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Public Access is an art project produced by David Horvitz in late December 2010 and early January 2011. For roughly two weeks, he drove along California's coast from the Mexican border up through the Oregon border. Along the way, he stopped and took pictures of himself looking out at the beach and other scenic vantage points, his stance recalling the iconic romantic painting Wanderer Above the Sea of Fog by Caspar David Friedrich from 1818 and Bas Jan Ader's 1971 Farewell to Faraway Friends. He then uploaded these photographs to the Wikipedia entries for these locations, adding new images or replacing existent images. This action produced a flurry of discussion amongst the Wikipedia community, as its members tried to figure out his identity and the purpose of the photos. Many of the original photos were cropped or deleted entirely. This post assembles documentation from Public Access. Graphic designer Eric Nylund has created a PDF publication for the project, which includes a text written by Ed Steck. This text and many of the photos taken for Public Access are now on view in the exhibit "As Yet Untitled: Artists and Writers in Collaboration" at SF Camerawork in San Francisco.

DOWNLOAD PUBLIC ACCESS PDF



A Selection of Photographs that were placed on Wikipedia:
- Border Field State Park. (The fence is the Mexican-American border.) - Silver Strand State Beach. - El Segundo. (The town I grew up in.) - Davenport.

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New Age Addiction (2011) - John Transue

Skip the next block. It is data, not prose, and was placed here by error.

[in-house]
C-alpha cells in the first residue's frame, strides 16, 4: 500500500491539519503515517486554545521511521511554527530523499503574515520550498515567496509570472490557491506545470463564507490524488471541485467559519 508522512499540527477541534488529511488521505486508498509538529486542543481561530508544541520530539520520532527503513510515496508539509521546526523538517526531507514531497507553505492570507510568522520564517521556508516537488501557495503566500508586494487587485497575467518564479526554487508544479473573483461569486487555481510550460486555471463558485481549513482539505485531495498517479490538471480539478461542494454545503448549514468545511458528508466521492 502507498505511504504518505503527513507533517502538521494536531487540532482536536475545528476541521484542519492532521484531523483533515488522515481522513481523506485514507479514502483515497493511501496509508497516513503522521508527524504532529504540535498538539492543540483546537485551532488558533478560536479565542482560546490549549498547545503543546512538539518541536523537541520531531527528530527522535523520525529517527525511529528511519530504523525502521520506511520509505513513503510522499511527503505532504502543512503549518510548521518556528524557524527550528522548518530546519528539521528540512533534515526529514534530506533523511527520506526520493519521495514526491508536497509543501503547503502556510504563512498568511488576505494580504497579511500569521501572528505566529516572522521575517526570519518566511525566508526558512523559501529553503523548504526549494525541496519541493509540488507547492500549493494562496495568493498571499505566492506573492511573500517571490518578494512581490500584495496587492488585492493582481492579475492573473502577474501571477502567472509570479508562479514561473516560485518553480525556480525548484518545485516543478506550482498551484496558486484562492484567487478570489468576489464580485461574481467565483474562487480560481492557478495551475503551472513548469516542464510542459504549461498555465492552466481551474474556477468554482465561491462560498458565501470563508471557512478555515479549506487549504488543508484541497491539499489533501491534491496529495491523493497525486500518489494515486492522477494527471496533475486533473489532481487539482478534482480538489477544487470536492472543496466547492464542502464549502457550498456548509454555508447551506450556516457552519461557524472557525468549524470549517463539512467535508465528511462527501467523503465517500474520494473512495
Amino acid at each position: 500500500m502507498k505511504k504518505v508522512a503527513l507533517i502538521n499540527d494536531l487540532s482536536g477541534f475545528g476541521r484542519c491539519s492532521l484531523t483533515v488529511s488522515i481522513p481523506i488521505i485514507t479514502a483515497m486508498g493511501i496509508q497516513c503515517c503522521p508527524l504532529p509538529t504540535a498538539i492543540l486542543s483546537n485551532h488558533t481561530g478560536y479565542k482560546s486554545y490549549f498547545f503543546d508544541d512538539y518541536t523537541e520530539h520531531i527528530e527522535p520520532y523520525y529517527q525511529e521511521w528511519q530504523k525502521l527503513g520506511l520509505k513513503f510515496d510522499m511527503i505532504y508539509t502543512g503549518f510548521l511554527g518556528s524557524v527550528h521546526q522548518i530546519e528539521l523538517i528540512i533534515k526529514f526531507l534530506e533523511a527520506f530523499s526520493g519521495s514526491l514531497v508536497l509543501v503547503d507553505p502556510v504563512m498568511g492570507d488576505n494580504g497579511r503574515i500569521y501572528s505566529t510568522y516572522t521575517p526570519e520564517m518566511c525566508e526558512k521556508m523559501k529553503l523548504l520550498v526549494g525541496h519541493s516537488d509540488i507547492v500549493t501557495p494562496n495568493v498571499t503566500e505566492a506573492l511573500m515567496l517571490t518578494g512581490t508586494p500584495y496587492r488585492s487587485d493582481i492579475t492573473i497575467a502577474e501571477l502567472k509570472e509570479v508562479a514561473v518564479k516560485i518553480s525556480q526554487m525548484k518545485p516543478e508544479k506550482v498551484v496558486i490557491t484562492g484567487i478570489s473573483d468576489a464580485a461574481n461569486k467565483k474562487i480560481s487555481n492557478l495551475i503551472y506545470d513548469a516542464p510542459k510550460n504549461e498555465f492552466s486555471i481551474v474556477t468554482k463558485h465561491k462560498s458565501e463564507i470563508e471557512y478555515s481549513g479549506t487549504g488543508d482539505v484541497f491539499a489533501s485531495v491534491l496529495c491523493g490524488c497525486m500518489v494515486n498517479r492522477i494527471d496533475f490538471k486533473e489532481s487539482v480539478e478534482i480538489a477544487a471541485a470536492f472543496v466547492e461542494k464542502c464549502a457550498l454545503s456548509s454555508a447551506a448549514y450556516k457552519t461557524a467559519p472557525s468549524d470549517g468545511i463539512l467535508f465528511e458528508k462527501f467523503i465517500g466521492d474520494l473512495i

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Hot Throttle (2011) - Mark Johns (Doomlaser) and Jonathan Soderstrom (Cactus)

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[PLAY]

Hot Throttle is a new game on Adult Swim from indie game designers Mark Johns (Doomlaser) and Jonathan Soderstrom (Cactus) which features scantily clad men racing around, throwing knives and pretending to be cars.

Note: We mentioned some of Adult Swim's other games by Mark Essen here on the blog a few weeks ago.

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Violin Problem No. 2 (1969) - Bruce Nauman

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Originally from UbuWeb

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Rose, ou Triple Phase (2008) - Florent Ghys

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Clapping Music - Steve Reich (2010) - Peter Vanderham

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The Search for a Center: Vito Campanelli's Web Aesthetics

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"Why look at Gustave Courbet when you can download free porn?" is a question posed by one of the animated characters in Parker Ito's sardonic Artist Statement (2009), a piece that both mocks and celebrates a selection of trite, blanket statements regarding media art. Ito's humorous animation is one of the many projects enmeshed within the dense weave of Vito Campanelli's new book Web Aesthetics: How Digital Media Affect Culture and Society (NAi Publishers), a sprawling examination of post-web visual culture and the cultural implications of various forms of digital media. While the last decade has yielded a considerable amount of scholarship judging and qualifying online interactions, tracking the transformation of identity and contemplating the changing nature of attention, Campanelli's writing project extends beyond these stock investigations and sets out to identify how the web has altered our means of experiencing and evaluating contemporary art and media. The browser, internet mailing lists, peer-to-peer networks, spam, MP3 files, vernacular video and numerous other everyday platforms and protocols are put under the microscope in the interest of cultivating a broad aesthetics of digital media. While these topical, episodic investigations are generally quite successful, Web Aesthetics is not lacking in fundamental structural and stylistic idiosyncrasies.